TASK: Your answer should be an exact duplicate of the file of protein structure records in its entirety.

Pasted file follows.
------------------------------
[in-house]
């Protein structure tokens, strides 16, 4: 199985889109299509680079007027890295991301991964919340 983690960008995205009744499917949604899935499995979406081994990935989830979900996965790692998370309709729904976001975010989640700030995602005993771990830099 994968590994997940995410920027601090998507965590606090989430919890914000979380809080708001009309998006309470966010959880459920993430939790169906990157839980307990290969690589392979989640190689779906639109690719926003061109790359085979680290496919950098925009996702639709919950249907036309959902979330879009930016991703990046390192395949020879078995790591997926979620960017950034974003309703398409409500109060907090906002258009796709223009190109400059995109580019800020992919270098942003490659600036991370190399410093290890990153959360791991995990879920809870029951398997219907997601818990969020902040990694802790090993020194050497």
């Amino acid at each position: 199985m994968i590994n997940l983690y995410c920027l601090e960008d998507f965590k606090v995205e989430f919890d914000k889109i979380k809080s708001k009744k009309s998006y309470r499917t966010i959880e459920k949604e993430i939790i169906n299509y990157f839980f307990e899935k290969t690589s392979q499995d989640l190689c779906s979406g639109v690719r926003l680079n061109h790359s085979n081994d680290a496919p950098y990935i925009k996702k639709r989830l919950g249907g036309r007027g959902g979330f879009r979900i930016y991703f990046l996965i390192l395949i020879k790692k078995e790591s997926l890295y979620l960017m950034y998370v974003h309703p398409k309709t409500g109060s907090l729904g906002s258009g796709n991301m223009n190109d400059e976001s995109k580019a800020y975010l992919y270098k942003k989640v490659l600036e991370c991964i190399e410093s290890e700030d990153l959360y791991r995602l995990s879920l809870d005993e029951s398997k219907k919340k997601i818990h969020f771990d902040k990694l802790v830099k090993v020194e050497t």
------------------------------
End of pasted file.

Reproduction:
[in-house]
């Protein structure tokens, strides 16, 4: 199985889109299509680079007027890295991301991964919340 983690960008995205009744499917949604899935499995979406081994990935989830979900996965790692998370309709729904976001975010989640700030995602005993771990830099 994968590994997940995410920027601090998507965590606090989430919890914000979380809080708001009309998006309470966010959880459920993430939790169906990157839980307990290969690589392979989640190689779906639109690719926003061109790359085979680290496919950098925009996702639709919950249907036309959902979330879009930016991703990046390192395949020879078995790591997926979620960017950034974003309703398409409500109060907090906002258009796709223009190109400059995109580019800020992919270098942003490659600036991370190399410093290890990153959360791991995990879920809870029951398997219907997601818990969020902040990694802790090993020194050497």
């Amino acid at each position: 199985m994968i590994n997940l983690y995410c920027l601090e960008d998507f965590k606090v995205e989430f919890d914000k889109i979380k809080s708001k009744k009309s998006y309470r499917t966010i959880e459920k949604e993430i939790i169906n299509y990157f839980f307990e899935k290969t690589s392979q499995d989640l190689c779906s979406g639109v690719r926003l680079n061109h790359s085979n081994d680290a496919p950098y990935i925009k996702k639709r989830l919950g249907g036309r007027g959902g979330f879009r979900i930016y991703f990046l996965i390192l395949i020879k790692k078995e790591s997926l890295y979620l960017m950034y998370v974003h309703p398409k309709t409500g109060s907090l729904g906002s258009g796709n991301m223009n190109d400059e976001s995109k580019a800020y975010l992919y270098k942003k989640v490659l600036e991370c991964i190399e410093s290890e700030d990153l959360y791991r995602l995990s879920l809870d005993e029951s398997k219907k919340k997601i818990h969020f771990d902040k990694l802790v830099k090993v020194e050497t």